Sexually abused by an uncle for many years, Desmond later saw his uncle jailed for sexually abusing another child. But Desmond’s trauma remained a private burden, a secret he kept to himself, buried in a mental safe. A secret that walled himself from others, protected from a world in which someone you trust, someone you need, someone who cares for you could be the someone who betrays you.
He was a sophomore at the University of Saskatchewan when he began to dig up the safe with the secret. His first disclosure was to his sister.
After that disclosure, Desmond launched himself on the long and difficult journey toward healing. The first counselor he braved was a disaster. Nine months later, he let himself try again. And so he persevered, gradually unlocking the safe and bringing light into the dark places.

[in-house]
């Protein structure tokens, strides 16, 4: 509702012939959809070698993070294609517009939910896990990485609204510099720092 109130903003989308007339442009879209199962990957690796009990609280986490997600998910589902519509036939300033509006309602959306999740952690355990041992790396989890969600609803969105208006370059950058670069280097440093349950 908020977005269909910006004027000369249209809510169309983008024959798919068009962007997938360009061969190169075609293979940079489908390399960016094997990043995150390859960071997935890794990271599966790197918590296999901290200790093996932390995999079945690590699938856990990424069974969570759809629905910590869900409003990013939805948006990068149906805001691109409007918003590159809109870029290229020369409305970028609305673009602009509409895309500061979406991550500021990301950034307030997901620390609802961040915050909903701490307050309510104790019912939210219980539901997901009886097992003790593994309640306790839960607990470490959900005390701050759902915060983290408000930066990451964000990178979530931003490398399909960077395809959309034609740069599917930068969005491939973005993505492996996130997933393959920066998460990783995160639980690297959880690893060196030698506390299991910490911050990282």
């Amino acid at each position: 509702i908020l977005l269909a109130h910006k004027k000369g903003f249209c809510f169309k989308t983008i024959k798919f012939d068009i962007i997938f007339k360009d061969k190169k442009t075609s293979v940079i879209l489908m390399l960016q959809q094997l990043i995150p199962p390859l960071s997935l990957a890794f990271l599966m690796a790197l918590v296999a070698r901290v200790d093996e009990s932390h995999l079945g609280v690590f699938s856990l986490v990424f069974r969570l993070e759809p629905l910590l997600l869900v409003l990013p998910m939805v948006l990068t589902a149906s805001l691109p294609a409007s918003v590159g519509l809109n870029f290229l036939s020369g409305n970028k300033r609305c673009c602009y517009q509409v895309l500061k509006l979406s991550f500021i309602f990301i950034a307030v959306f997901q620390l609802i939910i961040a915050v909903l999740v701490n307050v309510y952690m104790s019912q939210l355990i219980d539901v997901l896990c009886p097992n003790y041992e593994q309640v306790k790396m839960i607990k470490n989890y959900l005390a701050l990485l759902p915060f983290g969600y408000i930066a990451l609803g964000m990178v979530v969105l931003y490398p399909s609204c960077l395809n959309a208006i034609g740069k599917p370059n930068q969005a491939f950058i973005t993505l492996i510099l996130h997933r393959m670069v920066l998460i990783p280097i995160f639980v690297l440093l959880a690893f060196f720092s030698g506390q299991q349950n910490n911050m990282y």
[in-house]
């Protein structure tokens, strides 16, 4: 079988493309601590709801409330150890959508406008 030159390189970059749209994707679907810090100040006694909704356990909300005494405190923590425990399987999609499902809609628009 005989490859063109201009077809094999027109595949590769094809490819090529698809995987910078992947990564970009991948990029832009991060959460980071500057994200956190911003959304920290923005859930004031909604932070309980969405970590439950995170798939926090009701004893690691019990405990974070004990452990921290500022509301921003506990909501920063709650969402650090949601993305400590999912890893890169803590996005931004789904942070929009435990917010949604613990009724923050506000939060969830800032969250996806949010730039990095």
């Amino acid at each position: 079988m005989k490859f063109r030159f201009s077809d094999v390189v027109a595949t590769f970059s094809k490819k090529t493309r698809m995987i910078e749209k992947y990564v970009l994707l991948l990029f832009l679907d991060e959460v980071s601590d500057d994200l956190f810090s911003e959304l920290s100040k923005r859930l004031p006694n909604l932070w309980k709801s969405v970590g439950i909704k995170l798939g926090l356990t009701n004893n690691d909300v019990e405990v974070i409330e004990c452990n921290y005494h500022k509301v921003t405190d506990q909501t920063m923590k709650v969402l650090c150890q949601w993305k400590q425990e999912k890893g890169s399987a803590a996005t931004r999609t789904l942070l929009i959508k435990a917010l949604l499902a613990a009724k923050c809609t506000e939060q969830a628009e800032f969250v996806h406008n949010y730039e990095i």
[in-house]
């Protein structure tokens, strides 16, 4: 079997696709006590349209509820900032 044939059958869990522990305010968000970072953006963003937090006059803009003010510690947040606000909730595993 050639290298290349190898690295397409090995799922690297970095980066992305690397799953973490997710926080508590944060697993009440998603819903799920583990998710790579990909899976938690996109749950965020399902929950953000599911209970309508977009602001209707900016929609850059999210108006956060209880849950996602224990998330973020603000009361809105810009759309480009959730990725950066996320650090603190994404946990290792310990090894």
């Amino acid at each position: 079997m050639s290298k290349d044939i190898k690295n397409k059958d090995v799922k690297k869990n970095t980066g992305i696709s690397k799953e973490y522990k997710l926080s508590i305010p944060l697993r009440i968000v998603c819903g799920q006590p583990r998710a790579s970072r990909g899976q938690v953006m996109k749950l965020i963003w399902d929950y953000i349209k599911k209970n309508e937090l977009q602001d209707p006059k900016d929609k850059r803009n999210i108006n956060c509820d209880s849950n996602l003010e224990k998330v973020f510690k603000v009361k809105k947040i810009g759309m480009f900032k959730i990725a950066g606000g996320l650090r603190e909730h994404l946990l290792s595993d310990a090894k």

He had to methodically teach himself to recognize and tolerate his emotions. Emotions had been uncharted territory, a part of experience he was forced to sacrifice in the service of survival. He has found great help in yoga and meditation. Meditation helps him to focus his attention where he needs it, helps him to remain grounded, and to notice when his mind is veering away from the present.
Today, Desmond is married and able to share himself emotionally. That long-buried safe is now an artifact. And he is finding ways to help other survivors, working with his local sexual assault coalition to help others who may be ready to embark on their own path toward healing.